Any lysosomal enzyme that uses the M6P transport system can be treated according to the method of the present invention. Examples include .alpha.-glucosidase (Pompe Disease), .alpha.-L-iduronidase (Hurler Syndrome), .alpha.-galactosidase A (Fabry Disease), arylsulfatase (Maroteaux-Lamy Syndrome), N-acetylgalactosamine-6-sulfatase or .beta.-galactosidase (Morquio Syndrome), iduronate 2-sulfatase (Hunter Syndrome), ceramidase (Farber Disease), galactocerebrosidase (Krabbe Disease), .beta.-glucuronidase (Sly Syndrome), Heparan N-sulfatase (Sanfilippo A), N-Acetyl-.alpha.-glucosaminidase (Sanfilippo B), Acetyl CoA-.alpha.-glucosaminide N-acetyl transferase, N-acetyl-glucosamine-6 sulfatase (Sanfilippo D), Galactose 6-sulfatase (Morquio A), Arylsulfatase A, B, and C (Multiple Sulfatase Deficiency), Arylsulfatase A Cerebroside (Metachromatic Leukodystrophy), Ganglioside (Mucolipidosis IV), Acid .beta.-galactosidase GmI Gaiglioside (GmI Gangliosidosis), Acid .beta.-galactosidase (Galactosialidosis), Hexosaminidase A (Tay-Sachs and Variants), Hexosaminidase B (Sandhoff), .alpha.-fucosidase (Fucsidosis), .alpha.-N-Acetyl galactosaminidase (Schindler Disease), Glycoprotein Neuraminidase (Sialidosis), Aspartylglucosamine amidase (Aspartylglucosaminuria), Acid Lipase (Wolman Disease), Acid Ceramidase (Farber Lipogranulomatosis), Lysosomal Sphingomyelinase and other Sphingomyelinase (Nieman-Pick).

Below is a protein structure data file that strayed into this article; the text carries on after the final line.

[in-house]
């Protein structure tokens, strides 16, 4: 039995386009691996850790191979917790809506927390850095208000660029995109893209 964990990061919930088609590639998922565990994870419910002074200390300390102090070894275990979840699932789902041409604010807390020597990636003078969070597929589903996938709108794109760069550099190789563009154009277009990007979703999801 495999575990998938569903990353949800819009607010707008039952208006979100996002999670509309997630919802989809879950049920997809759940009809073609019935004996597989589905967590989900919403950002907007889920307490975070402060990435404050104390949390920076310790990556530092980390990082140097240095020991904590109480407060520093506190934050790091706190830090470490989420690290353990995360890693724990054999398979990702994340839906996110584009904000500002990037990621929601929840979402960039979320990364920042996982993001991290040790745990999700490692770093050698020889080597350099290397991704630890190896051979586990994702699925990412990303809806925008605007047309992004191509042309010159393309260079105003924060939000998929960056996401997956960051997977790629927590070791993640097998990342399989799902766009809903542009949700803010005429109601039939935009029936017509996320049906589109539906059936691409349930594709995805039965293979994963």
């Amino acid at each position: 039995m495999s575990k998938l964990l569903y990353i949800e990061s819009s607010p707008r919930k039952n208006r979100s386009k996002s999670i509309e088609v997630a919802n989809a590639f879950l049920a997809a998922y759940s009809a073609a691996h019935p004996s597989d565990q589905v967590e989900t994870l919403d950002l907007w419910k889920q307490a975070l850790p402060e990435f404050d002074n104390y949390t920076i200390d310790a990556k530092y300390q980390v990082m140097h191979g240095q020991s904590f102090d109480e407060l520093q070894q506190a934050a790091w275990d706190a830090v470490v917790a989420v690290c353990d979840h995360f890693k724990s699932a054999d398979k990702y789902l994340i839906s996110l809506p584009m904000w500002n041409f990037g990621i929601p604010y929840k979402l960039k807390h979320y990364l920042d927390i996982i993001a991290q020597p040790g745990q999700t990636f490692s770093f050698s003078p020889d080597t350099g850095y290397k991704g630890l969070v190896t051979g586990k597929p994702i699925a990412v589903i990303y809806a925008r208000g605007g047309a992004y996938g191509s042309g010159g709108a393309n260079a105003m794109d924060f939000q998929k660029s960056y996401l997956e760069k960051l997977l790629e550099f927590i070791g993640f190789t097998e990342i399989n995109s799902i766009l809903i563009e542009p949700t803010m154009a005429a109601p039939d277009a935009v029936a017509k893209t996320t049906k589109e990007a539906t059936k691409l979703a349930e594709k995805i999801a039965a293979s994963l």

Methods for treating any particular lysosomal hydrolase with the enzymes of the present invention are within the skill of the artisan. Generally, the lysosomal hydrolase at a concentration of about 10 mg/ml and GlcNAc-phosphotransferase at a concentration of about 100,000 units/mL are incubated at about 37oC. for 2 hours in the presence of a buffer that maintains the pH at about 6-7 and any stabilizers or coenzymes required to facilitate the reaction. Then, phosphodiester .alpha.-GlcNAcase is added to the system to a concentration of about 1000 units/mL and the system is allowed to incubate for about 2 more hours. The modified lysosomal enzyme having highly phosphorylated oligosaccharides is then recovered by conventional means.